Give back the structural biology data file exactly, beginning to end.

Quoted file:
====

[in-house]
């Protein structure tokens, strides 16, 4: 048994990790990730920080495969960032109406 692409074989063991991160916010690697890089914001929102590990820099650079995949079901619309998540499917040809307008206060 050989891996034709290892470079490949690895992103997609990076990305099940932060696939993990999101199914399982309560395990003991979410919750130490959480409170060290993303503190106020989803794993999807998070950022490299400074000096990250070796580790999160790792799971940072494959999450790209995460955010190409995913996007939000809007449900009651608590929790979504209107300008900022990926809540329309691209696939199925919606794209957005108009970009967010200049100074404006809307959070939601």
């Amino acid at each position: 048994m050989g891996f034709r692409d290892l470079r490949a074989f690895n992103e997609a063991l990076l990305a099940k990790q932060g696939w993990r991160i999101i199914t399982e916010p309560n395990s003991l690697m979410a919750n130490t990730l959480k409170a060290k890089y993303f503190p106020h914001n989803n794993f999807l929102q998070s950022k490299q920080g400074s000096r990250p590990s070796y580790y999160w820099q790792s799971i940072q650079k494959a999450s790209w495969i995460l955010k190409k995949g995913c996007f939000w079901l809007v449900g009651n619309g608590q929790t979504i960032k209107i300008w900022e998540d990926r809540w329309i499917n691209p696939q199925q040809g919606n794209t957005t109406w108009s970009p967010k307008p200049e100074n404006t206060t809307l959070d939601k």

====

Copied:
[in-house]
């Protein structure tokens, strides 16, 4: 048994990790990730920080495969960032109406 692409074989063991991160916010690697890089914001929102590990820099650079995949079901619309998540499917040809307008206060 050989891996034709290892470079490949690895992103997609990076990305099940932060696939993990999101199914399982309560395990003991979410919750130490959480409170060290993303503190106020989803794993999807998070950022490299400074000096990250070796580790999160790792799971940072494959999450790209995460955010190409995913996007939000809007449900009651608590929790979504209107300008900022990926809540329309691209696939199925919606794209957005108009970009967010200049100074404006809307959070939601």
């Amino acid at each position: 048994m050989g891996f034709r692409d290892l470079r490949a074989f690895n992103e997609a063991l990076l990305a099940k990790q932060g696939w993990r991160i999101i199914t399982e916010p309560n395990s003991l690697m979410a919750n130490t990730l959480k409170a060290k890089y993303f503190p106020h914001n989803n794993f999807l929102q998070s950022k490299q920080g400074s000096r990250p590990s070796y580790y999160w820099q790792s799971i940072q650079k494959a999450s790209w495969i995460l955010k190409k995949g995913c996007f939000w079901l809007v449900g009651n619309g608590q929790t979504i960032k209107i300008w900022e998540d990926r809540w329309i499917n691209p696939q199925q040809g919606n794209t957005t109406w108009s970009p967010k307008p200049e100074n404006t206060t809307l959070d939601k």